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The Role of an Immigration Social Worker

February 14, 2023

The U.S. is a nation of immigrants, yet immigrating to the U.S. is a complex process rife with challenges. Many immigrants, including children and families, need safety, shelter, transportation and legal counsel as they resettle and build their new lives.

An immigration social worker assists immigrants in accessing the resources they need to thrive and helps them navigate the immigration process. Immigration social workers also advocate for the well-being and safety of immigrants in transition so they can establish a stable, flourishing life in the U.S.

Social workers can further support immigrants by understanding the challenges they face in coming to the U.S., particularly in navigating the school, health and legal systems. This type of support is a cornerstone of the social work profession, and social workers should strive to learn more about how they can assist clients who have immigrated to the U.S.

Immigrant Communities in the U.S.

Immigrants are individuals who don’t have U.S. citizenship at birth, as defined by the Migration Policy Institute. This group includes the following:

  • Refugees and asylees
  • Naturalized citizens
  • Lawful permanent residents
  • Unauthorized immigrants
  • People in the U.S. with temporary visas

Pew Research Center reported that the U.S. had more immigrants than any other country in 2020 — at least 40 million, or around 13.7 percent of the entire population. About 20 percent of all immigrants in the world currently live in the U.S., according to the Pew Research Center report; that’s a significant percentage, given that the U.S. only accounts for around 4 percent of the global population.

Additionally, Pew reported that the top five countries of birth among U.S. immigrants were:

  • Mexico: 25 percent
  • China (including Macau, Hong Kong, Taiwan and Mongolia): 6 percent
  • India: 6 percent
  • Philippines: 4 percent
  • El Salvador: 3 percent

Clearly, the population of immigrants in the U.S. is highly diverse, with many different experiences, challenges and dreams. No singular “immigration story” exists. Many immigrant households are comprised of mixed-status families, meaning that some family members have access to publicly funded services, while other family members do not. Immigration social workers must be ready to learn the story of each individual and family they support to guide them to the appropriate resources.

Worth noting is that in 2020 and 2021, the U.S. Census Bureau experienced significant challenges in collecting data on immigrants due to the COVID-19 pandemic, according to the Migration Policy Institute. Current data on the sociodemographic and economic characteristics of immigrants primarily comes from non-Census sources from 2019 and earlier.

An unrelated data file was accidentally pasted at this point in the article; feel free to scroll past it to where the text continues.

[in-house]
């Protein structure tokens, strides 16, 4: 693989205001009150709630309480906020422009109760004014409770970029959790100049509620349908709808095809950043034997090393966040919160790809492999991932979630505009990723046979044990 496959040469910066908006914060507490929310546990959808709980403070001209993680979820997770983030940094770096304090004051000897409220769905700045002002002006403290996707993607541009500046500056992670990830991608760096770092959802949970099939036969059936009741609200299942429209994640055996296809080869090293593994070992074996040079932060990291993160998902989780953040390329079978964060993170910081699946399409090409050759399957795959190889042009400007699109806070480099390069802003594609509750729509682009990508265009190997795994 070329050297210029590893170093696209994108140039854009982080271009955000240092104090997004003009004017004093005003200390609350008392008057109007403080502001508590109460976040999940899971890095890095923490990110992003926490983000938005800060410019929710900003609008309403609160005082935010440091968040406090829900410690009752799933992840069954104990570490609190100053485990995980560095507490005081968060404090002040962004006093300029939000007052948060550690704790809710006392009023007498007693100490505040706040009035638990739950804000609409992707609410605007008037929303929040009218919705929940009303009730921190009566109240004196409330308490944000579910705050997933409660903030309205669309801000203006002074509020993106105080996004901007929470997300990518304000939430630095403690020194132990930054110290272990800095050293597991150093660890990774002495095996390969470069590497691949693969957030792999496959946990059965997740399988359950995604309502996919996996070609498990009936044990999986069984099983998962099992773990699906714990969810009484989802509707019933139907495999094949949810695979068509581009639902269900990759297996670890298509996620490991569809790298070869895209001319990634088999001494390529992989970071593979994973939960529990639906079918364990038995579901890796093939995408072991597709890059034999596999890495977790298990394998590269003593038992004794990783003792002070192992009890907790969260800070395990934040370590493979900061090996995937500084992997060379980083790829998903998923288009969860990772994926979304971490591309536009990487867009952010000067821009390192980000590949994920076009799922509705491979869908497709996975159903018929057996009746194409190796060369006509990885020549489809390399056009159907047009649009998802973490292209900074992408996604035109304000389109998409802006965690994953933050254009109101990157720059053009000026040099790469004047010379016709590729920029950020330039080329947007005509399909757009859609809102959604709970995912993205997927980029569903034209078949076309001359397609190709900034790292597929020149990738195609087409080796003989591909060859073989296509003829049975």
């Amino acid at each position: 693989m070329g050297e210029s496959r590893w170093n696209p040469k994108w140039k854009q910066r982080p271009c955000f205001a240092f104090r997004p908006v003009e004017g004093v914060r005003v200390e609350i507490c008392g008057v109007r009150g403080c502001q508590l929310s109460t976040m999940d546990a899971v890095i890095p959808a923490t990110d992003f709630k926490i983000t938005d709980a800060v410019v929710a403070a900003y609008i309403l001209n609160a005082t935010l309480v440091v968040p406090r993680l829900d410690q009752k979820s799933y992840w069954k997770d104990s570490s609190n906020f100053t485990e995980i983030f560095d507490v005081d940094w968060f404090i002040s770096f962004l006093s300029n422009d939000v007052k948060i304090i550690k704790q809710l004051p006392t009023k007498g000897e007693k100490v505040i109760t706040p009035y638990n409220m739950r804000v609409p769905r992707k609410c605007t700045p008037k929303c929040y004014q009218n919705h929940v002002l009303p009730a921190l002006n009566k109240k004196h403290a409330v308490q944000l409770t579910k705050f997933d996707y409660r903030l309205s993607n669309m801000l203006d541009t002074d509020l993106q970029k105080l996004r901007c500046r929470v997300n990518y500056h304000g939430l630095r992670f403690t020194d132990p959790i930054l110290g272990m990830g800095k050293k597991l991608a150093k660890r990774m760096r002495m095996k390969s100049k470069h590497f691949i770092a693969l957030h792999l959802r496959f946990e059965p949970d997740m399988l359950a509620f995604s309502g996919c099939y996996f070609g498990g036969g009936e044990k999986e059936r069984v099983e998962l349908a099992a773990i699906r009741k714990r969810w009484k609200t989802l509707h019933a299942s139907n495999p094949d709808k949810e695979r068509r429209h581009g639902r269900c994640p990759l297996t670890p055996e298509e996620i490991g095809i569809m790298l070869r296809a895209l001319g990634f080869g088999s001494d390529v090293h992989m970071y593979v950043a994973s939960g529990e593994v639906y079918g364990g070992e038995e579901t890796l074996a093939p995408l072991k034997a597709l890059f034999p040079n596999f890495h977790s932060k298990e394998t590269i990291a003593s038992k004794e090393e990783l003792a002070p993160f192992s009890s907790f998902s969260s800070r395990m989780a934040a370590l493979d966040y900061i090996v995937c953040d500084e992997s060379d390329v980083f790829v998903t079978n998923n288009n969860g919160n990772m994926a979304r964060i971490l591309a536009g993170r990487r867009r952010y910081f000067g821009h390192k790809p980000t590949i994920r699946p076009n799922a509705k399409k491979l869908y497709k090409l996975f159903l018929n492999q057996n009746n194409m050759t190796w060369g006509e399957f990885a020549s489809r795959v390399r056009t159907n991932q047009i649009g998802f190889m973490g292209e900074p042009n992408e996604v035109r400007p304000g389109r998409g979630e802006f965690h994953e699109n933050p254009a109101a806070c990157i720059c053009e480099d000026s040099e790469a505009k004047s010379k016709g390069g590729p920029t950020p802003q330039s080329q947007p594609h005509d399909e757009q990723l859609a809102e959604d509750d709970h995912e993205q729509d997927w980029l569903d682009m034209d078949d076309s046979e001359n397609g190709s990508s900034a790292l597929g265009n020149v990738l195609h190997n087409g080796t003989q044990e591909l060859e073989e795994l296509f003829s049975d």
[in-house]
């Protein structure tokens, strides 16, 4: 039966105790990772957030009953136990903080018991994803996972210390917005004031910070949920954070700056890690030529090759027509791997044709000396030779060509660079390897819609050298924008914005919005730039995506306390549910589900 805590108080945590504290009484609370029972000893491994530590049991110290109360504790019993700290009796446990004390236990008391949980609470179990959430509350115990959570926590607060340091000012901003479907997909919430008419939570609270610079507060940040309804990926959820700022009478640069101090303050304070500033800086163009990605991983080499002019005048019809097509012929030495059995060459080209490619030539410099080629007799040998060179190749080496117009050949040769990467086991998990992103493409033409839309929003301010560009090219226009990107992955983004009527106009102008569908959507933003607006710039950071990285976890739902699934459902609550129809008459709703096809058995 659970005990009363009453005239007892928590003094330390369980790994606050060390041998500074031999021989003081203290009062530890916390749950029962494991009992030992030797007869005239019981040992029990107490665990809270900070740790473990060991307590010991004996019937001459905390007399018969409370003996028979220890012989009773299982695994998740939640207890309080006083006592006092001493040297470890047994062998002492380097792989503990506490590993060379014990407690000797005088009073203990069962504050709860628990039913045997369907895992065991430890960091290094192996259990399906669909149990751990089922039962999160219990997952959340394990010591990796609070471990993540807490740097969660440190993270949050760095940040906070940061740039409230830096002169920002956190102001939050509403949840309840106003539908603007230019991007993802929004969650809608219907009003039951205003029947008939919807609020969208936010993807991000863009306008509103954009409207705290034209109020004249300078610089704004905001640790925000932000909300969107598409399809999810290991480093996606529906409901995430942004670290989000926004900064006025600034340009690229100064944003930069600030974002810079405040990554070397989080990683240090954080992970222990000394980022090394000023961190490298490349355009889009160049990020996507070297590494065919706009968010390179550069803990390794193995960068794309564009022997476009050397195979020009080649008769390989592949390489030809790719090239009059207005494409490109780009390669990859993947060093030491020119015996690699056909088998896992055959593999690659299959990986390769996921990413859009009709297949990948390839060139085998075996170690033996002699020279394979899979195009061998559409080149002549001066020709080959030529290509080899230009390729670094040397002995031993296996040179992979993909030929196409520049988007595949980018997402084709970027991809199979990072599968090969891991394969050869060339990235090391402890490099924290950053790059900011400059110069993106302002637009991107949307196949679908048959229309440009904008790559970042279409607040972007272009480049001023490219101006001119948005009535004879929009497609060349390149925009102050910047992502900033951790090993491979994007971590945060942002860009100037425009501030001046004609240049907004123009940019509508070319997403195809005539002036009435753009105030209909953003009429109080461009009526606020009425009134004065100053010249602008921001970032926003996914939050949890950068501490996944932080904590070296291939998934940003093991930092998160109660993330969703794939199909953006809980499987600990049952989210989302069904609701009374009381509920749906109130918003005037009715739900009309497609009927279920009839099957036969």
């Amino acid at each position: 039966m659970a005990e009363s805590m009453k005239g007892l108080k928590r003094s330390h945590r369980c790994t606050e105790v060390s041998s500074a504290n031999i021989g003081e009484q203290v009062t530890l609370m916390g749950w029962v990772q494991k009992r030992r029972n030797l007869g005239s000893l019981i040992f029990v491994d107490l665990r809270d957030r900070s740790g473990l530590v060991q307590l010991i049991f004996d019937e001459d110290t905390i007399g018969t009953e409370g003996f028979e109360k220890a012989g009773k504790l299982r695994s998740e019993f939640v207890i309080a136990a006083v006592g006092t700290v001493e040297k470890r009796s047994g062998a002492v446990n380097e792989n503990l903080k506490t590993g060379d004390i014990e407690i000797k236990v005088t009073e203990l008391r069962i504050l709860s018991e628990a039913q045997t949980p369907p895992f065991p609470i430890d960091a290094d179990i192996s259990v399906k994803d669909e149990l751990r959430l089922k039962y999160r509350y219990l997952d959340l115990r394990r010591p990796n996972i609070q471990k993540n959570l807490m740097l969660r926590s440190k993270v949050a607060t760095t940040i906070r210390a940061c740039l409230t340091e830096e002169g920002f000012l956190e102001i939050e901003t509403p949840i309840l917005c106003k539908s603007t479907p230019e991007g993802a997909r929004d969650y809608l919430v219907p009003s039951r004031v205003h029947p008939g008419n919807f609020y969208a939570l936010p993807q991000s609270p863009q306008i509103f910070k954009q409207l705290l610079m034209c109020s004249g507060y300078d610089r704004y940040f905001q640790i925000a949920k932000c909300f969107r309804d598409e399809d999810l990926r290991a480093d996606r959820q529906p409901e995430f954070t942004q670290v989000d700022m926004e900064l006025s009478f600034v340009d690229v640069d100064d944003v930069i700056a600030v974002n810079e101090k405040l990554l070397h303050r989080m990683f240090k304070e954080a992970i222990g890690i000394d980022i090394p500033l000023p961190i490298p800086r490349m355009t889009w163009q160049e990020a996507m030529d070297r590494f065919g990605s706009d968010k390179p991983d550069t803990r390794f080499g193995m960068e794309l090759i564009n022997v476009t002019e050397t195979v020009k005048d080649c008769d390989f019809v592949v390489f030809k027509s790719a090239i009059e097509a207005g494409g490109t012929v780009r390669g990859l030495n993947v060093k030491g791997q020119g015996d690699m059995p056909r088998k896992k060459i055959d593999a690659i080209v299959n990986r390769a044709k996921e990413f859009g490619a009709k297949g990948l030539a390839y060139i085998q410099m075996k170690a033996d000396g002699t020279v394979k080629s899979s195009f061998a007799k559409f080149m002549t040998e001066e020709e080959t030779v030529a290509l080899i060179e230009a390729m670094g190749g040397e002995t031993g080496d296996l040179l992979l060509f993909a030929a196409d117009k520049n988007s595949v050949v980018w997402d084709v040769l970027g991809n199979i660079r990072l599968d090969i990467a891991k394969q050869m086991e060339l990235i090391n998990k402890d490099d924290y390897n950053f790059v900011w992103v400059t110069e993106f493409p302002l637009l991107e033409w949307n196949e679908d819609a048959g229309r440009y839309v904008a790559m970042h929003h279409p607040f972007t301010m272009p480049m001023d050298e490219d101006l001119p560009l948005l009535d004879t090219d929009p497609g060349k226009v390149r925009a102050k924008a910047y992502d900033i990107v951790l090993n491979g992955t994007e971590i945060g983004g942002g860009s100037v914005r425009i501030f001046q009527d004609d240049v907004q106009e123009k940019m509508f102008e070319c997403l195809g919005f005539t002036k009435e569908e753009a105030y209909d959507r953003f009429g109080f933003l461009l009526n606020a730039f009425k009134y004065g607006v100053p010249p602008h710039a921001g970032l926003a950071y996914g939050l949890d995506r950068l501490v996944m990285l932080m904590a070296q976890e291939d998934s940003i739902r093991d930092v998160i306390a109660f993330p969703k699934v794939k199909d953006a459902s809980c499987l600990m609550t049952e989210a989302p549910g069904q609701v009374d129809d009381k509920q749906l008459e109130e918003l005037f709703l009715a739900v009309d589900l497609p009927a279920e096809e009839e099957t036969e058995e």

While the precise number of immigrants living in the U.S. at any given time is difficult to ascertain, immigrant communities are indispensable to life and work in the nation. The American Immigration Council, for example, found that immigrants paid $330.7 billion in federal taxes and $161.7 billion in combined state and local taxes in 2019.

A breakdown of the racial makeup of immigrants to the U.S.

The racial makeup of immigrants to the U.S. in 2019 was 45 percent white, 27 percent Asian, 10 percent Black, 2 percent two or more races, and 15 percent some other race.

Immigration Challenges In America

Social workers strive to help immigrants overcome the many obstacles they face. Consider just a few immigration challenges in America today.

Immigration can be a traumatic experience that takes a toll on the emotional and psychological well-being of immigrants as they uproot their lives. The American Psychological Association notes that immigration policy debates often overlook the personal and communal challenges of immigration, including the following:

  • Premigration stressors due to family separation, social exclusion, limited employment opportunities, civil war or chronic poverty
  • Feelings of loss, sadness, grief and loneliness due to family separation and language difficulties
  • Culture shock and stress stemming from the acculturation process: the dynamic process of adapting to a new culture by behavioral and psychological adjustment

Additionally, immigrants may experience environmental, economic and sociopolitical challenges in the process of adjusting to life in the U.S. According to Hyojin Im, an associate professor of social work at Virginia Commonwealth University, immigrants encounter many different structural barriers during the immigration process, often simultaneously. In her 2020 article published in The Journal of Contemporary Social Services, Im explained that such challenges include the following:

  • Limited material resources and property
  • Legal challenges
  • Barriers to health care
  • Barriers to education
  • Unstable housing
  • Fragmented or limited social support systems due to high mobility
  • Barriers to social services due to a lack of translators